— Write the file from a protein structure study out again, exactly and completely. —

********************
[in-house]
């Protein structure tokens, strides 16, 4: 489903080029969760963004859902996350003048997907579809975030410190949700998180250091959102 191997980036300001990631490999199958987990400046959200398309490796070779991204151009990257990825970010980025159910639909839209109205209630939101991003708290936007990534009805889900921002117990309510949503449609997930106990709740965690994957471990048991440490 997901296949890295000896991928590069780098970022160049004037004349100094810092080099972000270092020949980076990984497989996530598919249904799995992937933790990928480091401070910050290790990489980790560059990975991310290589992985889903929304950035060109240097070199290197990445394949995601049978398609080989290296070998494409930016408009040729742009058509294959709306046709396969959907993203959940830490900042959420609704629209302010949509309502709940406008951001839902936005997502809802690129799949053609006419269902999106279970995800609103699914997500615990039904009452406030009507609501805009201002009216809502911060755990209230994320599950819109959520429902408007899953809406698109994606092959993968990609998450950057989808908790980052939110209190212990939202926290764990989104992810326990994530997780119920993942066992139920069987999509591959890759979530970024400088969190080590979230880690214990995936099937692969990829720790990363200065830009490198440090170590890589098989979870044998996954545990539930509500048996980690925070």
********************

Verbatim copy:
[in-house]
């Protein structure tokens, strides 16, 4: 489903080029969760963004859902996350003048997907579809975030410190949700998180250091959102 191997980036300001990631490999199958987990400046959200398309490796070779991204151009990257990825970010980025159910639909839209109205209630939101991003708290936007990534009805889900921002117990309510949503449609997930106990709740965690994957471990048991440490 997901296949890295000896991928590069780098970022160049004037004349100094810092080099972000270092020949980076990984497989996530598919249904799995992937933790990928480091401070910050290790990489980790560059990975991310290589992985889903929304950035060109240097070199290197990445394949995601049978398609080989290296070998494409930016408009040729742009058509294959709306046709396969959907993203959940830490900042959420609704629209302010949509309502709940406008951001839902936005997502809802690129799949053609006419269902999106279970995800609103699914997500615990039904009452406030009507609501805009201002009216809502911060755990209230994320599950819109959520429902408007899953809406698109994606092959993968990609998450950057989808908790980052939110209190212990939202926290764990989104992810326990994530997780119920993942066992139920069987999509591959890759979530970024400088969190080590979230880690214990995936099937692969990829720790990363200065830009490198440090170590890589098989979870044998996954545990539930509500048996980690925070």